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Phoneme

When we speak, we produce a continuous stream of sounds. This stream of sounds is then divided into small pieces that are called segments. For a better understanding let’s take as example the word "man". It is made up of three segments: the first segment /m/, the second segment /æ/, and the third segment /n/.

Everything looks very easy but actually it is not. Deciding on the number of segments is not easy and in the past it was always a controversial topic. Let’s take another word, for example the word "mine". The first and the last segment are identical to the first and last segments in the word "man"; but what about the segment(s) in between them? Is /aɪ/, in the middle, one segment or two?

As I have just said, we can divide speech up into segments, and we can find a great variety in the way these segments are made. So, there is an abstract set of units as the basis of our speech. These units are called phonemes and the complete set of these units is called phonemic system of the language. The phonemes themselves are abstract, but there are many different ways we make the sounds that represent these phonemes.

There are cases where it makes little difference which of two possible ways we choose to pronounce a sound. Let’s take as example the word "bad". The /b/ at the beginning of the word "bad" is normally pronounced with no voicing. Sometimes the speaker produces this /b/ with full voicing (maybe in speaking very emphatically). However, the sound is still identified by the listener as being /b/ although we can hear that it is different in some way.

So, in this example, we have two different ways of making a phoneme; one can be substitute for another without changing the meaning of the word. In this example, we have two different realizations of the phoneme "b", one can be substitute for the other one without changing the meaning. The two realizations are said to be in free variation.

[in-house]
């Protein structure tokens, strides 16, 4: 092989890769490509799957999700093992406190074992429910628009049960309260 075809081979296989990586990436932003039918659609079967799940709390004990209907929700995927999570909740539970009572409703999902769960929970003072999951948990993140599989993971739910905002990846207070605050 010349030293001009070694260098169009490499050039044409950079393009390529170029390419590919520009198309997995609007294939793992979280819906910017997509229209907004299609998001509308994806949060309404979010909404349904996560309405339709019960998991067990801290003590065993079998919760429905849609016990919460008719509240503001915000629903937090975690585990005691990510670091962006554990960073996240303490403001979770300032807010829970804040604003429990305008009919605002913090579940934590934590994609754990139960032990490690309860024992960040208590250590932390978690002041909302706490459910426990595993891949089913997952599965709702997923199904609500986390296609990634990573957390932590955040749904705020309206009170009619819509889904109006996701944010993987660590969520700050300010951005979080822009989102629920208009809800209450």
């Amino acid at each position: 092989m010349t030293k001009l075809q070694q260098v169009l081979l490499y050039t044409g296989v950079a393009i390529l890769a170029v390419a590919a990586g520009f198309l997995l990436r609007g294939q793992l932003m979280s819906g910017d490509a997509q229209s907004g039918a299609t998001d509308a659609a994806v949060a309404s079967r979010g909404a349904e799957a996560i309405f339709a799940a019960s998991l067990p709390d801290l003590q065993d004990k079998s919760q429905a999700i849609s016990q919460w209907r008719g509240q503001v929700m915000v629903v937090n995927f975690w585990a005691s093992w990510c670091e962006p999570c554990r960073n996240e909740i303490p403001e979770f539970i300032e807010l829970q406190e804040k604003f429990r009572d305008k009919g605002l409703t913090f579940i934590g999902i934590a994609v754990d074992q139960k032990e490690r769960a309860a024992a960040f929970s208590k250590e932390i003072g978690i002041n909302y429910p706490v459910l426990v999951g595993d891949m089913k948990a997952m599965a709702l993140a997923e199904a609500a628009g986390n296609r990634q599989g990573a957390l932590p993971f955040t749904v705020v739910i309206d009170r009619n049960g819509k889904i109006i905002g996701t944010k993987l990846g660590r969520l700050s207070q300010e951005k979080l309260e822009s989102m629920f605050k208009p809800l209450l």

We also can find cases in speech where one phoneme can occur where the other one can not. Let’s take as example the word "tea". The /t/ in the word "tea" is aspirated exactly as are all voiceless plosives when they occur before stressed vowels at the beginning of a syllable. In the word "eat", the realization of /t/ is un-aspirated exactly as are all voiceless plosives when they occur at the end of a syllable and are not followed by a vowel.

When two realizations can only occur in a particular place (as is shown above) we say that the realizations are in complementary distribution. Definitely, the aspirated and the un-aspirated /t/ will both be identified by the listener as /t/ but the aspirated realization will never be found in the place where the un-aspirated realization is appropriate (or vice-versa).

Sometimes, these different realizations of phonemes are called allophones. So, we have taken a look at the aspirated and un-aspirated allophones of the phoneme "t". When symbols (that represent sounds) are written, usually the allophones are not indicated.


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